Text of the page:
TITLE

Glucose management in the infant under six kilograms

AUTHOR(S)
Dobbs, J.L.; Cobanoglu, A.
PUB. DATE
September 1997
SOURCE
Perfusion;1997, Vol. 12 Issue 5, p303
SOURCE TYPE
Academic Journal
DOC. TYPE
Article
ABSTRACT
A retrospective, nonrandomized study of blood glucose levels in very young children under 6 kg was undertaken. Each patient underwent the repair of complex congenital heart defects using hypothermia and nonpulsatile cardiopulmonary bypass (CPB). Hyperglycaemia may cause metabolic changes, resulting in reduced glucose transport and cerebral ischaemia. To evaluate the frequency of the occurrence of hyperglycaemia, samples were evaluated for glucose levels in three groups of patients. Group 1 (n = 5) consisted of infants undergoing standard bypass and moderate hypothermia (26?C). Group 2 (n = 5) were infants undergoing low-flow bypass and profound hypothermia (20?C). Group 3 (n = 5) was comprised of infants undergoing total circulatory arrest and profound hypothermia (18?C). Glucose samples were taken preoperatively, during hypothermic bypass, during rewarming and 1-h postoperatively. In group 1, blood glucose levels remained within the normal range (65--110 mg/dl) throughout bypass and in the 1-h postoperative sample. In group 2, blood glucose levels remained within the normal range preoperatively and during the hypothermic bypass period. However, during the rewarming period, the glucose level rose to 185 17.2 mg/dl. The 1-h postoperative level was also increased to 168 16.5 mg/dl. Group 3, like group 2, showed that the preoperative and hypothermic glucose values were within the normal range and the rewarming, 133 29.4, and the 1 h, 130 33.3 mg/dl, glucose values were hyperglycaemic. This study indicates that blood glucose levels should be monitored routinely, both during and after CPB.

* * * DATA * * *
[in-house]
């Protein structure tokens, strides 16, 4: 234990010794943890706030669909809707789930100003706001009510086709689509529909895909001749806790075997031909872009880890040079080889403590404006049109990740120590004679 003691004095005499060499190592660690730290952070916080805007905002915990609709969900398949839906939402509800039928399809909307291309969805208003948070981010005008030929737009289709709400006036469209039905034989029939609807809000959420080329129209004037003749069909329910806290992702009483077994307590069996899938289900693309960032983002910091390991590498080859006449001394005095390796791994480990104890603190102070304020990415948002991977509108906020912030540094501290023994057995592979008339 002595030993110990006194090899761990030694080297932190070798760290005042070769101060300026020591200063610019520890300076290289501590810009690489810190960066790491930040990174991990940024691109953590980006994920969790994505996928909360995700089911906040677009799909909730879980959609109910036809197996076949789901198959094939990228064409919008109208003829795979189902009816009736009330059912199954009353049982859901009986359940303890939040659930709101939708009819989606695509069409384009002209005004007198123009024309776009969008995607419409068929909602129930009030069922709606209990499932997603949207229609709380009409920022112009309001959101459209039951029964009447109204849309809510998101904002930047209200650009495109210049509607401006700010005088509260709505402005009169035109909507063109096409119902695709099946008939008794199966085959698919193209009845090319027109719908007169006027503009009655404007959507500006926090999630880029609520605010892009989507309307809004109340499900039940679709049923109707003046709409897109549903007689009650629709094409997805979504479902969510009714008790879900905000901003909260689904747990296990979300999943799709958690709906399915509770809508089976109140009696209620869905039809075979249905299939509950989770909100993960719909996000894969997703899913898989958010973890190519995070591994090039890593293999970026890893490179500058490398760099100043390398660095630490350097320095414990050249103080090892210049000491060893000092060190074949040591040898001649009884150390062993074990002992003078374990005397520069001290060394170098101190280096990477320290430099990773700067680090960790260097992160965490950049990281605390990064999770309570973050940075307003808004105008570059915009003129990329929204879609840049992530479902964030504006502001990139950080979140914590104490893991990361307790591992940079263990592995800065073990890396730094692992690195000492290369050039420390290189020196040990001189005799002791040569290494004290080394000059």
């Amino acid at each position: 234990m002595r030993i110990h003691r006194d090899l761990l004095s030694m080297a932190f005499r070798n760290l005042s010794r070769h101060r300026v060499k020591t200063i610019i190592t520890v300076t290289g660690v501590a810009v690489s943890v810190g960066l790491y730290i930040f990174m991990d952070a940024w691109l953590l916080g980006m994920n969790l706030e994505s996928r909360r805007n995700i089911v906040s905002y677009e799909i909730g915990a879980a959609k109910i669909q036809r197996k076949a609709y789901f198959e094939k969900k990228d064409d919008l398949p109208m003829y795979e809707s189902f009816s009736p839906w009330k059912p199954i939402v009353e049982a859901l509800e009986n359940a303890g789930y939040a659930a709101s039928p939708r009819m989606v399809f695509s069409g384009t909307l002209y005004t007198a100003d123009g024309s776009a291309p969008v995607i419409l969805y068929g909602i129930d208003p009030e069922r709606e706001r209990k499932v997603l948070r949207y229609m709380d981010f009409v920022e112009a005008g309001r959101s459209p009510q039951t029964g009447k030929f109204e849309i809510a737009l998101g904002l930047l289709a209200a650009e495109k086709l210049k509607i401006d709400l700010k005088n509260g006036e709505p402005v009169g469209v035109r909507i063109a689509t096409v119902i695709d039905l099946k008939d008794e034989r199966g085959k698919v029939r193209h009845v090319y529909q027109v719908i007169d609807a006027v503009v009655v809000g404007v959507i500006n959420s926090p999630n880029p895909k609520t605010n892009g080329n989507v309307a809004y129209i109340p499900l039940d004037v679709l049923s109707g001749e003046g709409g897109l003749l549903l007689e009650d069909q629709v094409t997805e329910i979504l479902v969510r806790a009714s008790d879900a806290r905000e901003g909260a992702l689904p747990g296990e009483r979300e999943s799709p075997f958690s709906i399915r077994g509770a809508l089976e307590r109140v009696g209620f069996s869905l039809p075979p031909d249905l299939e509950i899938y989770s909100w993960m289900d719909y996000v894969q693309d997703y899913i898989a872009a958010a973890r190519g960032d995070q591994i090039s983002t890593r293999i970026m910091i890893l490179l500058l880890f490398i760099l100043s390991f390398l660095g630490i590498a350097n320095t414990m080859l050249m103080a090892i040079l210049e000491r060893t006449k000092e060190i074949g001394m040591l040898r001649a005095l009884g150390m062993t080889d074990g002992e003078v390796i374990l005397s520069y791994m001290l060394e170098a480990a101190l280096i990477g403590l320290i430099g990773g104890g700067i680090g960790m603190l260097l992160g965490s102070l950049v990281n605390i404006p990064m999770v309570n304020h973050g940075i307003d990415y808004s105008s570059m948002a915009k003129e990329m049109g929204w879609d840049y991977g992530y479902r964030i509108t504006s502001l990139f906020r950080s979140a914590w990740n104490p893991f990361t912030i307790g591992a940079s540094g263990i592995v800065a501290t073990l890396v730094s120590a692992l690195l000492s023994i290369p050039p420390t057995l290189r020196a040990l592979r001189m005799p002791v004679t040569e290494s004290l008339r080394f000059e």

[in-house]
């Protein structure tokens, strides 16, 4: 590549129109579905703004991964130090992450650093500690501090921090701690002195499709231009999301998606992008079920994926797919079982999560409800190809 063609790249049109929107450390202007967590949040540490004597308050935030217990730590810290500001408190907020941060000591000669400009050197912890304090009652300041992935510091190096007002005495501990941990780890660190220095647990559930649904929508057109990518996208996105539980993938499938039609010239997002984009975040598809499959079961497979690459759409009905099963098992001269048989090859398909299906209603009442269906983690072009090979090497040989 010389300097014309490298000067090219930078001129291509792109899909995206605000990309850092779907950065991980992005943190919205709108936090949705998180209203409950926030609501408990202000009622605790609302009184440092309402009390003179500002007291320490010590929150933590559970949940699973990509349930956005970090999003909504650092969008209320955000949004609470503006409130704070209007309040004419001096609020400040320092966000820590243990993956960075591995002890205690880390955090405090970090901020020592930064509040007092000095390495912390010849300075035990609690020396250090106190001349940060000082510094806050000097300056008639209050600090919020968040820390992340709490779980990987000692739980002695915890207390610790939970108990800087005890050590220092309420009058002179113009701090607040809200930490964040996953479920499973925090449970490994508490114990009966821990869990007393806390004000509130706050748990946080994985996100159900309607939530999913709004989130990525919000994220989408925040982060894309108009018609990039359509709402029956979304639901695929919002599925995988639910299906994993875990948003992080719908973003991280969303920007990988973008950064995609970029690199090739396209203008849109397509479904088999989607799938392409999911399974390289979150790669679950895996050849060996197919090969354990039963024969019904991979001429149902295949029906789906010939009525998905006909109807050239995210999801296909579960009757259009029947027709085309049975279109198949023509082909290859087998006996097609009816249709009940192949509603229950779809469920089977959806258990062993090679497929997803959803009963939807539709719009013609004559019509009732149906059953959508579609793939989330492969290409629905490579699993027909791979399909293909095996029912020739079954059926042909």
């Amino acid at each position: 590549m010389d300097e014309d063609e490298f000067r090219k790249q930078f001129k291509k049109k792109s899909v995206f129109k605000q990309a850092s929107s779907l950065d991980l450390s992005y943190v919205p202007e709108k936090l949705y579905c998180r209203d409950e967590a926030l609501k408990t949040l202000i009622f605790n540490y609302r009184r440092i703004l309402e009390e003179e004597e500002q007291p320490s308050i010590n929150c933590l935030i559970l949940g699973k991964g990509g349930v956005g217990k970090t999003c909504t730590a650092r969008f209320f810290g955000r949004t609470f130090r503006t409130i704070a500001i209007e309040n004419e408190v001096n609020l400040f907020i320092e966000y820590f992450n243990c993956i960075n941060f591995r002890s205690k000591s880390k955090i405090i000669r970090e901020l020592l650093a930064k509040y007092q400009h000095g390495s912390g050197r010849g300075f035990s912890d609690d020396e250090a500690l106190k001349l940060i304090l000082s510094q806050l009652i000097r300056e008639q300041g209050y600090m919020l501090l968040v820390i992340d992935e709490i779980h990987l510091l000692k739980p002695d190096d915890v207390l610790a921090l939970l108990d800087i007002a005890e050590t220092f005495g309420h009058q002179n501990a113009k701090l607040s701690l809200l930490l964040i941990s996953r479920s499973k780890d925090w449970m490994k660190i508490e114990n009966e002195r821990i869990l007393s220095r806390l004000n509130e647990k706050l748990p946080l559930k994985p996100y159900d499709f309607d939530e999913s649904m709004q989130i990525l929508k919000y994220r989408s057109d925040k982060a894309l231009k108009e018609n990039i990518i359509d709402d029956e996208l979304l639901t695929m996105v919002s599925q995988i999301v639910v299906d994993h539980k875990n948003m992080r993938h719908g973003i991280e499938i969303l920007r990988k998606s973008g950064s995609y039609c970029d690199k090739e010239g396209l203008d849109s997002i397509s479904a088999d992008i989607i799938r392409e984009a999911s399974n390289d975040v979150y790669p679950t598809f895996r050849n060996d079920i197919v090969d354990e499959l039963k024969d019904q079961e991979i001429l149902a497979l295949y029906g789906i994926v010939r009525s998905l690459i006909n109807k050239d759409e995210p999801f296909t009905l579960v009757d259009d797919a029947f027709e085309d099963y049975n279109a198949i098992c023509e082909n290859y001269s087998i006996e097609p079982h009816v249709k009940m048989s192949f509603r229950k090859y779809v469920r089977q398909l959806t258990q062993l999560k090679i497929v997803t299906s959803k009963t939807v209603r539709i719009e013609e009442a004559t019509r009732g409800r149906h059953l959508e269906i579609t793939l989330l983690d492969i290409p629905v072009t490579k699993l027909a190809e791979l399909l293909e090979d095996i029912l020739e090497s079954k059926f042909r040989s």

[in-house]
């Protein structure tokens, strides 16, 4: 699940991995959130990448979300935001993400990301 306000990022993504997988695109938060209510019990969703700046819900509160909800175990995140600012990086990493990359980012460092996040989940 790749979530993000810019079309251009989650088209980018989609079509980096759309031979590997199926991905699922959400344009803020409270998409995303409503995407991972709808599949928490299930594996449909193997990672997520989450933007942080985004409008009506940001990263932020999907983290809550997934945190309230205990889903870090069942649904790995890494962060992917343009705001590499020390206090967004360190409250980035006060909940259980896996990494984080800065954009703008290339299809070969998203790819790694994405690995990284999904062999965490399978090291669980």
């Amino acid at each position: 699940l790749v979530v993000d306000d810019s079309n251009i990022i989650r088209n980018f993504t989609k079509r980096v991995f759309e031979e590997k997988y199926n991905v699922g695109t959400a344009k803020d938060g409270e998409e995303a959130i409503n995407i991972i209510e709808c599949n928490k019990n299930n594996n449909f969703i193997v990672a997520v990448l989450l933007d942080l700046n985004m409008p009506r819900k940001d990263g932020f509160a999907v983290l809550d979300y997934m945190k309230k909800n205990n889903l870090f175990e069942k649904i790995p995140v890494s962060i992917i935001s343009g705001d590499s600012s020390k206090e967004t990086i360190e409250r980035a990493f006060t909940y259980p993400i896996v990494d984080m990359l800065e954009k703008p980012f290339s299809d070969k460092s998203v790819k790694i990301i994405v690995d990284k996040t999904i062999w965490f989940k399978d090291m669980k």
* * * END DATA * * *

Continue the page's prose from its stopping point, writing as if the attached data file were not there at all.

ACCESSION #
7393740

 

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